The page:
This is a Thanksgiving story. Not the cranberry and mashed potatoes kind of story or even the over-the-river-and-through-the-woods kind. And it certainly isn't a history lesson. No, this is a story of courage and passion, dedication and perseverance, a reminder of the best qualities in the American spirit.
This is the story of two modern day American heroes in a place far away from home. Neither of them would like that label. They don't see themselves that way. Nor would they like being singled out. They will point to others. But let me tell you a bit about them and let you decide.
Andy Sechler was born 33 years ago in Union City, Mich., a town of 1,400. Andy's father left when he was a toddler. His mother, who he calls "the shining star" in his life, did her best, but the young family was on and off public assistance in those early days.
Andy was a good student. Very good. The valedictorian of his high school class. But he was also good at something else: football. So good that as a freshman, he walked on to the University of Michigan football team. Over the next four years the team won a series of bowl games including the 1997 national championship. Already enough to inspire, but only the beginning of the story. Andy Sechler dreamed of becoming a doctor -- a doctor dedicated to taking care of the most vulnerable, most desperate kids in the world.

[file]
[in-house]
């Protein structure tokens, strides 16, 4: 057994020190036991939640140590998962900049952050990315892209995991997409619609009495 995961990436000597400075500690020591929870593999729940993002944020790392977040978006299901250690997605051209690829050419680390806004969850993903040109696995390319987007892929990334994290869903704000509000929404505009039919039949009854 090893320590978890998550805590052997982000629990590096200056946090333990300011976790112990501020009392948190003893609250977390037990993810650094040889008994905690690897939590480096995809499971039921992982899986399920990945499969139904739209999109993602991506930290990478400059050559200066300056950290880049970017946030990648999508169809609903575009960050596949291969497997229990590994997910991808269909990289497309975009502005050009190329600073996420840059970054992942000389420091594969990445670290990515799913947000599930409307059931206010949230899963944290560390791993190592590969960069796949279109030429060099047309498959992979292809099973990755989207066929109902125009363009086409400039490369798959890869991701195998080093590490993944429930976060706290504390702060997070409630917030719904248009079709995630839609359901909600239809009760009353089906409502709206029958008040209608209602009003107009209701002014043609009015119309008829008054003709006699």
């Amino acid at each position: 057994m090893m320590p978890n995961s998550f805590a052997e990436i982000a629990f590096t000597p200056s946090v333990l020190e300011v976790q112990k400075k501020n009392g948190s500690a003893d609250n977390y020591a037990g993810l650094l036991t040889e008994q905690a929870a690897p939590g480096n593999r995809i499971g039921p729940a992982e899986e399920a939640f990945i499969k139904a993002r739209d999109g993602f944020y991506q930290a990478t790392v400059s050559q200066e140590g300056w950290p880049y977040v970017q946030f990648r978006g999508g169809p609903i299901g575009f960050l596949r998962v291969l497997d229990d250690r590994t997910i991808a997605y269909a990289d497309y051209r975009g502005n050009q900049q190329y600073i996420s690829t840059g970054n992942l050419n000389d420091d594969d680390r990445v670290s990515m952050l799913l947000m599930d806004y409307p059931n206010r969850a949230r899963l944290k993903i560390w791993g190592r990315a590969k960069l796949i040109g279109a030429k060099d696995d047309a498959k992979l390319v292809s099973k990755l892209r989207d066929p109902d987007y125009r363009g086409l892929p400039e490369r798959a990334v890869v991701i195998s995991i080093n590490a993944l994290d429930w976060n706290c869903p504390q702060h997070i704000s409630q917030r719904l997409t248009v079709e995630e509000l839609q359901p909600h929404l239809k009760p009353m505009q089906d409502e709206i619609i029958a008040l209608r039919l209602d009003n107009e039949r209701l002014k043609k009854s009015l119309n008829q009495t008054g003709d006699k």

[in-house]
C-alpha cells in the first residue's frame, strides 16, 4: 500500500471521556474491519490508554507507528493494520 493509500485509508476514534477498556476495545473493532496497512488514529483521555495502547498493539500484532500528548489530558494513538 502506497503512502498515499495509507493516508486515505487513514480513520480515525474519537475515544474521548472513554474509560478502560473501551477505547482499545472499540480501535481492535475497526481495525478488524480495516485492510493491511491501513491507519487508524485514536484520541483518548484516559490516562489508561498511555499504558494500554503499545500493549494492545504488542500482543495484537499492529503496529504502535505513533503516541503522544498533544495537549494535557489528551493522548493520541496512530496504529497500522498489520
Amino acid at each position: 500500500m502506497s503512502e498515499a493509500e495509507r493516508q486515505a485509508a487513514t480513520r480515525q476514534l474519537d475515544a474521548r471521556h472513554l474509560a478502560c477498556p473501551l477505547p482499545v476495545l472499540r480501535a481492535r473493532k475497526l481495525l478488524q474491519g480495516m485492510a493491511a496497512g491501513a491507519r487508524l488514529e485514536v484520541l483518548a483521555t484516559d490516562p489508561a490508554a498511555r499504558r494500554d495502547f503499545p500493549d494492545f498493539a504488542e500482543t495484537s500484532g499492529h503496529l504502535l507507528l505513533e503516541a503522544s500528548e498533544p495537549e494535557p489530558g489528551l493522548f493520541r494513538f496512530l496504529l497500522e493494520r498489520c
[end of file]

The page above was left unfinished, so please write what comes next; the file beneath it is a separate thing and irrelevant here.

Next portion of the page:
I met Andy in New York City a month or so ago, on the eve of his second trip to Liberia, a struggling nation on the west coast of Africa. Liberia has deep historic ties to the United States, dating back to the 1820s when the American Colonization Society provided freed American slaves with passage to the West African coast.
Andy has worked in a variety of places in the developing world, but Liberia has a special pull. Now in the final months of his residency at Mount Sinai School of Medicine in New York, Andy is part of the hospital's impressive Global Health program.
Andy is quiet and methodical as he packs to go. Trained in pediatrics and internal medicine, he tells us he is eager to go back to Liberia and that, in addition to the extra-strength mosquito repellent, he's bringing a big box of pens for the nurses, as they are in short supply at the hospital. As we will soon see for ourselves, it's not just pens that are hard to come by.
We arrive in Liberia on the eve of the presidential run-off on Nov. 8. I am traveling with "Nightline" producer Bartley Price, our colleague Katie Hinman joined us the following day. As we step off the plane, our Blackberrys spring to life: three people have just been killed in pre-election protests.
There is a strong U.N. presence everywhere, complete with road-blocks and vehicle searches. You can feel the tension. We share a van to the hotel with a man who tells us he is a helicopter pilot for the South African police, brought to Liberia in case of violence. On the way in from the airport, we see U.N. helicopters hugging the coastline.